An automated approach is essential to making enterprise endpoint management a reality
In more than 25 years immersed in the cybersecurity industry, my greatest lesson in considering technology solutions is that complexity kills. Too many endpoint security initiatives fail when complex solutions end up hindering user productivity. Unless the security solution is relatively seamless and hidden from the user, it will not solve your endpoint security challenges.
Whatever automated tools you choose to help implement your endpoint privilege management strategy need to be highly usable, policy-driven, flexible, and automated. Here are several capabilities you should look for to achieve simplicity and ease of use without impacting effectiveness or user productivity.
- Application restricting and sandboxing – Your IT security teams need to investigate and vet applications before they run—especially those applications that require admin rights for certain processes like installing updates.
- Management of non-domain endpoints – A robust EPM solution must extend least privilege to non-domain endpoints. Because these machines are not joined directly to a domain managed by your IT department, they are potent threat vectors into your organization.
- Integrated threat intelligence – Your EPM solution must utilize threat intelligence to perform real-time reputation checks for all unknown applications. This will keep your allow, deny, and restrict lists up to date and your employees productive and safe.
- Integration with common ITSM tools – Look for a solution that integrates with popular ITSM platforms like ServiceNow so support requests and IT responses can be managed, tracked, and reported via the ticketing system itself.
- Automated discovery – Expect an EPM solution to automate the privileged account discovery process so that all privileged accounts on all endpoints are continually identified as roles change, people come and go, and assets and applications are added and removed.
- Automated reporting and analytics – Dashboard-based automated reporting and analytics are key to keeping your strategic decision-makers informed and for tracking the effectiveness of your EPM strategy.
- Automated privilege elevation – To get users to accept and embrace your EPM solution, the vast majority of application elevation requests must be managed automatically. Contextual policies should enable most applications to be either approved or denied without any work from IT, and only specialized or custom applications need a hands-on review and approval.
- Multiple deployment options – You should have the option to deploy your EPM solution on prem, in the cloud, or as a managed service.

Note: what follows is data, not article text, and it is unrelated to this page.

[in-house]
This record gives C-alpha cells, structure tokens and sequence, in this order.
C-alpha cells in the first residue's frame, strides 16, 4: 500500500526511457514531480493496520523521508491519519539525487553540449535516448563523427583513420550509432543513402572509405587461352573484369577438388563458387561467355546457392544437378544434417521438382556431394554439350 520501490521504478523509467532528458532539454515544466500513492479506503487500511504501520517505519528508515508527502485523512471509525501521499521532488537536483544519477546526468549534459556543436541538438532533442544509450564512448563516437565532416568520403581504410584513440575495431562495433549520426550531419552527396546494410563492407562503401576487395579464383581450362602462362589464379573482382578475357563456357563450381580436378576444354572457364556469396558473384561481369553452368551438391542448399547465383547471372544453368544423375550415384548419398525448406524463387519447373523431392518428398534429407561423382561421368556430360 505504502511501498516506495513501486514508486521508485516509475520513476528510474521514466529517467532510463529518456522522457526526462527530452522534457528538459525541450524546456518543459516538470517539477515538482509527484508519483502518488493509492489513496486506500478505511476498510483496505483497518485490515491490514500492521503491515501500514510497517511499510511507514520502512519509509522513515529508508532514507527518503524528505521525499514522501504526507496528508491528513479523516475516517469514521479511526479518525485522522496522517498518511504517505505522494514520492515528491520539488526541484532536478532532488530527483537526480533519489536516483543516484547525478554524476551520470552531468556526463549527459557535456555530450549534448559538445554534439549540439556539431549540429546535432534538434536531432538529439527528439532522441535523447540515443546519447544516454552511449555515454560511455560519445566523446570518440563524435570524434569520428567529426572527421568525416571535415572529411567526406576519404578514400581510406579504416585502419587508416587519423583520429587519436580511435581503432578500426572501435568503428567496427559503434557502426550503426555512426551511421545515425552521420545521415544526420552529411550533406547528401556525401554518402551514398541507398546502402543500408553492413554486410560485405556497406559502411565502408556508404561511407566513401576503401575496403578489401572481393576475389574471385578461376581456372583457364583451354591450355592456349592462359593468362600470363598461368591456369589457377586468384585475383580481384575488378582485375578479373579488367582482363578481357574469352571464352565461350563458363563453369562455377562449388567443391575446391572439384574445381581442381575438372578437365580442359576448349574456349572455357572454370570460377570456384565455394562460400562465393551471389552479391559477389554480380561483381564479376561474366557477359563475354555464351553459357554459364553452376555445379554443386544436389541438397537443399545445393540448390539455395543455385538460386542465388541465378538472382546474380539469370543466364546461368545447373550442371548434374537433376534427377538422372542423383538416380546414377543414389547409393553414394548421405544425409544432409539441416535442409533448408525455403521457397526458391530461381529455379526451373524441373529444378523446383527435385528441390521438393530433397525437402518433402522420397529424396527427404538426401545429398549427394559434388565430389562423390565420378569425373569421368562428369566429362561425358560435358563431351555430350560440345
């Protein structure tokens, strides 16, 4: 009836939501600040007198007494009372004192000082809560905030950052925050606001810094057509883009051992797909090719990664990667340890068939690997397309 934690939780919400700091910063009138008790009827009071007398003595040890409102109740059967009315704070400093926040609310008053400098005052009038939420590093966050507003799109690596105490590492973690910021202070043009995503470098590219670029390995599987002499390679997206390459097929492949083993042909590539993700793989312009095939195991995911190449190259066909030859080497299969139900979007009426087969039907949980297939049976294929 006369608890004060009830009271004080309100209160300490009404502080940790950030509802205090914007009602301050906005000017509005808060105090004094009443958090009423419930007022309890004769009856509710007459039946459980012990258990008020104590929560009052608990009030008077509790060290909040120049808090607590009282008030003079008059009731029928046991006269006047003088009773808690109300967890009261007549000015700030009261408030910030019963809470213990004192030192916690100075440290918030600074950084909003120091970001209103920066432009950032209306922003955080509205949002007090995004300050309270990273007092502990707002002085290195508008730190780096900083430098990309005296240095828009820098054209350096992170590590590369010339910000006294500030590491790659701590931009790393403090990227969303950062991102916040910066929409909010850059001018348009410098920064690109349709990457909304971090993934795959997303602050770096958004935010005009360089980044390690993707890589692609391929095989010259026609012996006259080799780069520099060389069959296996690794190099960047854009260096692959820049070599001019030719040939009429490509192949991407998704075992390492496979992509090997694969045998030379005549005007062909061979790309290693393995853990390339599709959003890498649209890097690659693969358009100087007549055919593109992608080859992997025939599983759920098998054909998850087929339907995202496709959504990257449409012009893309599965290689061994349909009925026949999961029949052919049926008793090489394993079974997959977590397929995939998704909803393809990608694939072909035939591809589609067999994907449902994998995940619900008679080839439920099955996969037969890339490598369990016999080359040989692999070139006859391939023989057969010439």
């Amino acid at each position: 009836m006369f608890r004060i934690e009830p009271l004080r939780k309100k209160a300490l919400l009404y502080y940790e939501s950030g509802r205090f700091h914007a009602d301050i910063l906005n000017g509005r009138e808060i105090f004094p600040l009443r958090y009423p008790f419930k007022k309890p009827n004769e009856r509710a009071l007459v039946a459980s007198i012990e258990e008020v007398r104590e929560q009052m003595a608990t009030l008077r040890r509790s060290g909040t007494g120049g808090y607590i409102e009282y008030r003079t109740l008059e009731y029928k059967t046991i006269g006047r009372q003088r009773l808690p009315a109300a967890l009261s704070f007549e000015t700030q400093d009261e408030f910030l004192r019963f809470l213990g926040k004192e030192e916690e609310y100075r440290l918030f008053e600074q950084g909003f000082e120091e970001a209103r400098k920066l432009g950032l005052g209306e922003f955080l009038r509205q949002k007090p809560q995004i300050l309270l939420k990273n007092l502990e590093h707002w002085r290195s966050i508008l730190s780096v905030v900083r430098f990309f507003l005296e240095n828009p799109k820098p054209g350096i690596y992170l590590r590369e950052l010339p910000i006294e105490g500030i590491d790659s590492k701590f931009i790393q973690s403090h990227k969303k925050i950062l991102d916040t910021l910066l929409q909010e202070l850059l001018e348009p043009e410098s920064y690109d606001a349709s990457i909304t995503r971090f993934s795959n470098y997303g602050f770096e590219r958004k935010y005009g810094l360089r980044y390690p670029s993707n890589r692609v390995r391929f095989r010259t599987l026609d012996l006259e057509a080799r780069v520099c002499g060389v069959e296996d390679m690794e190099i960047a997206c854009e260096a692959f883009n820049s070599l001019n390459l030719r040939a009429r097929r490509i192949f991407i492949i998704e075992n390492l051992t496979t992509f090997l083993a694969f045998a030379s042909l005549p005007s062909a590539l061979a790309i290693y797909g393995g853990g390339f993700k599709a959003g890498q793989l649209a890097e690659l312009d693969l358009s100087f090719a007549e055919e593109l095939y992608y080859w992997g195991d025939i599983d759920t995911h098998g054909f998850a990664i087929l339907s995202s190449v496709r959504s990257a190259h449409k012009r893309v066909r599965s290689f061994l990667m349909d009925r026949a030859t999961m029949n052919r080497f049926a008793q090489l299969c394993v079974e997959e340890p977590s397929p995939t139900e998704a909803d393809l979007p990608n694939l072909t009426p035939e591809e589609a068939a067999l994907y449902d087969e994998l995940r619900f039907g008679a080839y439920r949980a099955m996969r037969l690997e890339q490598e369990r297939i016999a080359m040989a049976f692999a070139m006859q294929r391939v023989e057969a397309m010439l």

- Regulatory compliance – Your EPM solution should align and demonstrate compliance with the specific requirements and standards your organization must meet.
- Child process control – Child processes are easily overlooked because they execute from within a file, such as a PDF or Word document. Look for an EPM solution that allows you to prohibit the execution of child processes to ensure unknown executables are not allowed to run.
Finally, make sure any EPM technology solution you choose is customizable, scalable, and extensible, so it changes to meet your organization’s needs, not the other way around.
Besides The Definitive Guide to Endpoint Privilege Management eBook, Delinea has free tools and resources to help get started on your journey. One place to start is identifying your overprivileged accounts with our Least Privilege Discovery Tool that gives you a quick scan of your environment to generate a report that indicates which accounts may be overprivileged, and therefore vulnerable to insider threats and malware attacks.
Delinea’s Privilege Manager endpoint privilege management and application software let you deploy a single agent to discover application usage with admin rights, even on non-domain machines so you can manage and remove local admin rights. You can define flexible policies to elevate, allow, deny, and restrict applications with a few clicks in a policy wizard as well as enable trusted applications to run based on least privilege. By automating bulk or repeatable operations, you can reduce help desk tickets and protect all users while maintaining productivity.